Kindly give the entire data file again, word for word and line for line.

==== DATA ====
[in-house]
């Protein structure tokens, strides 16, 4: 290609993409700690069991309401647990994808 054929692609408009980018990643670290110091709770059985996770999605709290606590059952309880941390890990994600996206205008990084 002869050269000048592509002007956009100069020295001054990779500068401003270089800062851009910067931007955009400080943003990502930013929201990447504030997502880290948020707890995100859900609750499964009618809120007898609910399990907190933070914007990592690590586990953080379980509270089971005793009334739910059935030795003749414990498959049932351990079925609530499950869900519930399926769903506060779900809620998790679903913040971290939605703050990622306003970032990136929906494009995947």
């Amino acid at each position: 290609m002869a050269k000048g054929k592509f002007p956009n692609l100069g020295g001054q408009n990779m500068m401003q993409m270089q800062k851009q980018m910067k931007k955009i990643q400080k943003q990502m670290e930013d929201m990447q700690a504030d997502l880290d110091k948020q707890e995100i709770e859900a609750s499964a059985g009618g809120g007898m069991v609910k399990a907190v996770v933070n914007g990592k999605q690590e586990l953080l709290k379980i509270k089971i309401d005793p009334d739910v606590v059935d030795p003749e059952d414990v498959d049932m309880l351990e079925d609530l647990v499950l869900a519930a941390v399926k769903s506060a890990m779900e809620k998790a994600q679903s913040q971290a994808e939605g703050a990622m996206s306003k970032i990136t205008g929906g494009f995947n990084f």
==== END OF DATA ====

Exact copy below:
[in-house]
């Protein structure tokens, strides 16, 4: 290609993409700690069991309401647990994808 054929692609408009980018990643670290110091709770059985996770999605709290606590059952309880941390890990994600996206205008990084 002869050269000048592509002007956009100069020295001054990779500068401003270089800062851009910067931007955009400080943003990502930013929201990447504030997502880290948020707890995100859900609750499964009618809120007898609910399990907190933070914007990592690590586990953080379980509270089971005793009334739910059935030795003749414990498959049932351990079925609530499950869900519930399926769903506060779900809620998790679903913040971290939605703050990622306003970032990136929906494009995947």
């Amino acid at each position: 290609m002869a050269k000048g054929k592509f002007p956009n692609l100069g020295g001054q408009n990779m500068m401003q993409m270089q800062k851009q980018m910067k931007k955009i990643q400080k943003q990502m670290e930013d929201m990447q700690a504030d997502l880290d110091k948020q707890e995100i709770e859900a609750s499964a059985g009618g809120g007898m069991v609910k399990a907190v996770v933070n914007g990592k999605q690590e586990l953080l709290k379980i509270k089971i309401d005793p009334d739910v606590v059935d030795p003749e059952d414990v498959d049932m309880l351990e079925d609530l647990v499950l869900a519930a941390v399926k769903s506060a890990m779900e809620k998790a994600q679903s913040q971290a994808e939605g703050a990622m996206s306003k970032i990136t205008g929906g494009f995947n990084f």